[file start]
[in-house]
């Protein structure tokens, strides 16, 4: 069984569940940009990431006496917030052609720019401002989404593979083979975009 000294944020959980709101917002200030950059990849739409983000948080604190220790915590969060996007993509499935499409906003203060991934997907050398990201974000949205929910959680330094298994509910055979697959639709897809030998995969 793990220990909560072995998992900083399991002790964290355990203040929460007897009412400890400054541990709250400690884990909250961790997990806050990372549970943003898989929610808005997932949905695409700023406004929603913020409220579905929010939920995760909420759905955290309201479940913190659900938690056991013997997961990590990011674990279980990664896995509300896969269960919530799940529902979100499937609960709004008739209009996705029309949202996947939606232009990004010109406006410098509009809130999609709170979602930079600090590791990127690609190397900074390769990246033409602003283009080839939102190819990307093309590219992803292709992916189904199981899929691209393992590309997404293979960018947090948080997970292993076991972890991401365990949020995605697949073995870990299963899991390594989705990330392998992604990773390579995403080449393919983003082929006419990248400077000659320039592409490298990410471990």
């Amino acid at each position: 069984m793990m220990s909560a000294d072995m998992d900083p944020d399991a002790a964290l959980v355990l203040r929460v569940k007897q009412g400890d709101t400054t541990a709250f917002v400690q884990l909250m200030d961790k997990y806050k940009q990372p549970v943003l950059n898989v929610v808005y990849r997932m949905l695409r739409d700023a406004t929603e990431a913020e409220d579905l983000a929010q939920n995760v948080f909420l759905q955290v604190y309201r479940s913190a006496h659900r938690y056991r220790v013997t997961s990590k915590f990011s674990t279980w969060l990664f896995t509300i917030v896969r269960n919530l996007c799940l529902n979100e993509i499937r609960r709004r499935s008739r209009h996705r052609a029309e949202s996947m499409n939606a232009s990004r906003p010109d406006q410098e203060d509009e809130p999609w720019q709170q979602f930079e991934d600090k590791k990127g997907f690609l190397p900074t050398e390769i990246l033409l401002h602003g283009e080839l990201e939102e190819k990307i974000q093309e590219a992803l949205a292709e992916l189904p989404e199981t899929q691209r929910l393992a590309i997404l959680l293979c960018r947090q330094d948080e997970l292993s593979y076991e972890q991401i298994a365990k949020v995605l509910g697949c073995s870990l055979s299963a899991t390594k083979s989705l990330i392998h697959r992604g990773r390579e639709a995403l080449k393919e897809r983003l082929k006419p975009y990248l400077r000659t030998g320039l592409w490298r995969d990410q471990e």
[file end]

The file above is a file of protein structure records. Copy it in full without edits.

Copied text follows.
[in-house]
């Protein structure tokens, strides 16, 4: 069984569940940009990431006496917030052609720019401002989404593979083979975009 000294944020959980709101917002200030950059990849739409983000948080604190220790915590969060996007993509499935499409906003203060991934997907050398990201974000949205929910959680330094298994509910055979697959639709897809030998995969 793990220990909560072995998992900083399991002790964290355990203040929460007897009412400890400054541990709250400690884990909250961790997990806050990372549970943003898989929610808005997932949905695409700023406004929603913020409220579905929010939920995760909420759905955290309201479940913190659900938690056991013997997961990590990011674990279980990664896995509300896969269960919530799940529902979100499937609960709004008739209009996705029309949202996947939606232009990004010109406006410098509009809130999609709170979602930079600090590791990127690609190397900074390769990246033409602003283009080839939102190819990307093309590219992803292709992916189904199981899929691209393992590309997404293979960018947090948080997970292993076991972890991401365990949020995605697949073995870990299963899991390594989705990330392998992604990773390579995403080449393919983003082929006419990248400077000659320039592409490298990410471990």
């Amino acid at each position: 069984m793990m220990s909560a000294d072995m998992d900083p944020d399991a002790a964290l959980v355990l203040r929460v569940k007897q009412g400890d709101t400054t541990a709250f917002v400690q884990l909250m200030d961790k997990y806050k940009q990372p549970v943003l950059n898989v929610v808005y990849r997932m949905l695409r739409d700023a406004t929603e990431a913020e409220d579905l983000a929010q939920n995760v948080f909420l759905q955290v604190y309201r479940s913190a006496h659900r938690y056991r220790v013997t997961s990590k915590f990011s674990t279980w969060l990664f896995t509300i917030v896969r269960n919530l996007c799940l529902n979100e993509i499937r609960r709004r499935s008739r209009h996705r052609a029309e949202s996947m499409n939606a232009s990004r906003p010109d406006q410098e203060d509009e809130p999609w720019q709170q979602f930079e991934d600090k590791k990127g997907f690609l190397p900074t050398e390769i990246l033409l401002h602003g283009e080839l990201e939102e190819k990307i974000q093309e590219a992803l949205a292709e992916l189904p989404e199981t899929q691209r929910l393992a590309i997404l959680l293979c960018r947090q330094d948080e997970l292993s593979y076991e972890q991401i298994a365990k949020v995605l509910g697949c073995s870990l055979s299963a899991t390594k083979s989705l990330i392998h697959r992604g990773r390579e639709a995403l080449k393919e897809r983003l082929k006419p975009y990248l400077r000659t030998g320039l592409w490298r995969d990410q471990e």